• In 2015, the G20 supported the transfer pricing recommendations, which aims to guide governments on how profits of multinational companies should be divided among individual

  • [90] Moreover, the UN has contributed in the efforts to develop the Automatic Exchange of Information (AEOI) standard, which provides tax authorities with additional information
    about multinational companies, hence helping to identify BEPS issues.

  • “[citation needed] Tools Main article: Corporate haven § Global BEPS hubs Research identifies three main BEPS techniques used for “shifting” profits to a corporate tax haven
    via OECD–compliant BEPS tools:[33][34] i. IP–based BEPS tools,[d] which enable the profits to be extracted via the cross–border charge–out of internal virtual IP assets (known as “intergroup IP charging”); and/or ii.

  • Furthermore, intra-group debts provide significant flexibility for manipulations, as explained in a paper released by the United Nations.

  • “Ireland resists closing corporation tax ‘loophole’” (10 November 2017) The acknowledged architect of the largest ever global corporate BEPS tools (e.g.

  • [50] For example, when Ireland was pressured by the EU–OECD to close its double Irish BEPS tool, the largest in history, to new entrants in January 2015,[51] existing users,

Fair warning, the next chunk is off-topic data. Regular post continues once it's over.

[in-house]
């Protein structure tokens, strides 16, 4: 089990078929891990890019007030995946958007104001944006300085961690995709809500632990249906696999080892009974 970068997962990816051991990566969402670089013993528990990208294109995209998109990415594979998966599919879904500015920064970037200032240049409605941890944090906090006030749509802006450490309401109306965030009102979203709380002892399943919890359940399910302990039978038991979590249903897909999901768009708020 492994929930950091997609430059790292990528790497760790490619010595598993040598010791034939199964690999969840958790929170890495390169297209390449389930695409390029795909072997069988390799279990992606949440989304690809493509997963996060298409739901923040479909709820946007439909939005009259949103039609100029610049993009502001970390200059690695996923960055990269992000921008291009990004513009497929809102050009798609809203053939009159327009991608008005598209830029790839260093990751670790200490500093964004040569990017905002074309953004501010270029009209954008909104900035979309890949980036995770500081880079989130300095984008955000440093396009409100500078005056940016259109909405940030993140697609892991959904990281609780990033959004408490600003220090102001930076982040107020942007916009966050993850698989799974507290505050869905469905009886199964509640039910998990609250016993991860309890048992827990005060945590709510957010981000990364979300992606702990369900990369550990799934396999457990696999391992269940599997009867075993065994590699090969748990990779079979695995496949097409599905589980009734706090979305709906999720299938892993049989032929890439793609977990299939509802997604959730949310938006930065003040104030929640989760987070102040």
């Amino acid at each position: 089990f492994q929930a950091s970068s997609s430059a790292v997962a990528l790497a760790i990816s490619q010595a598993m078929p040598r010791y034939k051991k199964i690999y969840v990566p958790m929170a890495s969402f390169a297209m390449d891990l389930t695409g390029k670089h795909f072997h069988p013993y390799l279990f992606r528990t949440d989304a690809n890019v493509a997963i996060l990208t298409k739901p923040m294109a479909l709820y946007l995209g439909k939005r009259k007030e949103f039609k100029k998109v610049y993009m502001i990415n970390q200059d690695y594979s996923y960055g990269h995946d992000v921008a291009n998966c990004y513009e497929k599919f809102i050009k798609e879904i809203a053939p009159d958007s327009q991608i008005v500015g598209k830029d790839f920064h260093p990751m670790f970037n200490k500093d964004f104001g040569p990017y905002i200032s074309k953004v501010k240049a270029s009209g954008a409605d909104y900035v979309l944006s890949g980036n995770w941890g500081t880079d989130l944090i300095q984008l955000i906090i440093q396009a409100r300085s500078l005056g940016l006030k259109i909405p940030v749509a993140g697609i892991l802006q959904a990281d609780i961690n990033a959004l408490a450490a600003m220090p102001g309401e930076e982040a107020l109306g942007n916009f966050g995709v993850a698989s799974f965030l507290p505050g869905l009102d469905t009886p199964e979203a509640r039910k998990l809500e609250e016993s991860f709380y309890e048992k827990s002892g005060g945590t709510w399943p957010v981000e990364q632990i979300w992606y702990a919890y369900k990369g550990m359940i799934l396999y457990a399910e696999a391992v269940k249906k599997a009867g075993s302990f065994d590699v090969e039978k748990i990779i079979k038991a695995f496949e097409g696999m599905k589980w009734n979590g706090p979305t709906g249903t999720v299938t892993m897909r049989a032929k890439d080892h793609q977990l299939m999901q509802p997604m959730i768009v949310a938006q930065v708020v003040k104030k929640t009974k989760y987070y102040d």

which include Google and Facebook, were given a five-year extension to 2020.

  • [48][49] Agendas Main article: Ireland as a tax haven § Political compromises See also: Tax haven § Benefits of tax havens The BEPS tools used by tax havens have been known
    and discussed for decades in Washington.

  • IP tax planning models such as these successfully result in profit shifting which in most instances may lead to base erosion of the tax base.

  • [10] The Tax Justice Network estimated that profits of $660 billion were “shifted” in 2015 due to Apple’s Q1 2015 leprechaun economics restructuring, the largest individual
    BEPS transaction in history.

  • [78] In February 2019, Brad Setser from the Council on Foreign Relations (CoFR), wrote an article for The New York Times highlighting material issues with TCJA in terms of
    curtailing U.S. corporate use of major tax havens such as Ireland, the Netherlands, and Singapore.

  • Had the U.S. multinationals not used BEPS tools and paid their full foreign taxes, their foreign tax credits would have removed most of their residual exposure to any U.S.
    tax liability, under the U.S. tax code.

  • [2][32] (†) Mostly consists of The Cayman Islands and The British Virgin Islands Research in September 2018, by the National Bureau of Economic Research, using repatriation
    tax data from the TCJA, said that: “In recent years, about half of the foreign profits of U.S. multinationals have been booked in tax haven affiliates, most prominently in Ireland (18%), Switzerland, and Bermuda plus Caribbean tax havens (8%–9%

  • Base erosion and profit shifting (BEPS) refers to corporate tax planning strategies used by multinationals to “shift” profits from higher-tax jurisdictions to lower-tax jurisdictions